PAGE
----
Most people have an irresistible tendency to get into a problem-solving mode within the first 60 seconds of a conversation. We move swiftly from point A to B. Goal completion (and often, in the shortest time too) is the ultimate objective. By doing so, we tend to miss out on a precious bunch of cues, clues, context, crazy ideas – that could lead to an unexpectedly richer set of solutions and outcomes.
Here’s my little three-point philosophy on how to take every conversation from good to great, informed by my own practice and precious materials from an earlier coaching certification program I attended. If I were to choose the most important insights I have gained on coaching, it would be down to these three points:
1. All Great Conversations Share a Common Anatomy or Shape
Put two funnels back-to-back, one on top of the other, and presto! We get the shape of an optimised conversation. I draw this simple visual on the top of my notepad whenever I coach, as a constant reminder to myself that a great conversation basically has two halves – (1) Opening wide to explore, and (2) Narrowing down to action. This sounds a lot simpler than it really is. To play both halves well, a coach must assume two very different mindsets and become two different persons with contrasting agendas and characters. Read on.
2. First-Half: Get Wondrously Lost
Let’s take a one-hour coaching conversation for example. The first 30 minutes is spent opening the conversation to explore (signalled by the opening funnel). My task in the first-half is to absolutely forget that I should drive the conversation towards an outcome at all. This is the key, because it frees a coach of obligatory pressures to move things to a tangible finish, and as a result, he actually listens far more generously and enjoys his coaching. My aim is to get wondrously lost in my client’s rhetoric, and to always follow him where he wants to take me, staying ever open and curious. Every time he says something that sounds important or interesting, I merely probe with a simple “Tell me more.” Before long, I have A LOT to work with. All the root causes, potential solutions, obstacles, and more potently – personal, psychological barriers, and motivational factors (what drives/drains him) – start surfacing.
3. Second-Half: Go for the Kill
Half-time. We now enter the next 30 minutes, and at about this point, a good coach almost transforms into a different person, and now drives the conversation, with singular focus and intent, towards a concrete, actionable finish (signalled by the closing funnel). Someone once said, “Coaching that doesn’t end with firm outcomes is just a nice conversation.” Having said this, don’t jump straight to actions. Brainstorm options. My favourite question here is – “Give me five options.” Why five? The first three responses that most people give tend to be conventional ones. They almost always pause before getting number four out, and a longer pause usually precedes number five. Options number four and five are often out-of-the-box ideas, or actions they have been resisting to take, and these are often the ones that make a game-changing difference to the outcome when applied.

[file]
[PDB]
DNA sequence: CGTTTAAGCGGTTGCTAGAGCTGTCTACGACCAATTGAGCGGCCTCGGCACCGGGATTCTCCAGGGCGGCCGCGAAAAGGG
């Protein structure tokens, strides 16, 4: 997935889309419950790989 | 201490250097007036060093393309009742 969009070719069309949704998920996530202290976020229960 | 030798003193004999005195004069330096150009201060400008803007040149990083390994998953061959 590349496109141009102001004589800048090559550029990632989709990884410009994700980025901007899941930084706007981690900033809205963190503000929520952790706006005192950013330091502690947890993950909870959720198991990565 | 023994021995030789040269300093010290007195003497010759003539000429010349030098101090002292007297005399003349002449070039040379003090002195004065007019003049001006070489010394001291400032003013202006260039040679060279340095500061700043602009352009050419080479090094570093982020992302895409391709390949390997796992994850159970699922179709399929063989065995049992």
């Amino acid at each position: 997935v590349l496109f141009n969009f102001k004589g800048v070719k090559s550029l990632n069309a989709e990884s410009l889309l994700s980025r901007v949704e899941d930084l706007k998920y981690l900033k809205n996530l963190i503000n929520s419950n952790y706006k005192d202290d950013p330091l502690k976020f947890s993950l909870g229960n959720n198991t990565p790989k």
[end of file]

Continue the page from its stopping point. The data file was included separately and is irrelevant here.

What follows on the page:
Here’s a quick example of how this simple brainstorming approach led to a breakthrough for a recent client. I was coaching T who was very much a task-oriented manager. Her options one to three were predictably process-related ideas, and after a pregnant pause, options four and five came out and these were much more personal, people-related suggestions, including bringing the few colleagues who were involved in a conflict situation out for an informal lunch. My client admitted that doing these kinds of things don’t come naturally to her, but she ended up doing it and discovered something that day – That “the right thing to do” doesn’t always need to feel natural before we do it.
My closing thought – Most things at work and in life get done through conversations. By learning to coach, you can help yourself, and the many others around you, optimise your conversations and get so much more out of them.
Wan Chung LAI (ACC) is Regional Learning and Development Director of a British MNC based in Singapore. He holds a first-class honours degree in Linguistics from Sydney and an MS in Industrial-Organizational Psychology from the City University of New York (beta gamma sigma). Wan Chung has worked in the public, private and non-profit sectors, and actively coaches leaders across Asia. To him, coaching is ultimately about creating a ‘sense of safety.’ When people feel safe, they take risks, say ‘yes’ to who they are, breathe and do their greatest work. Visit his Facebook Page and find him on LinkedIn.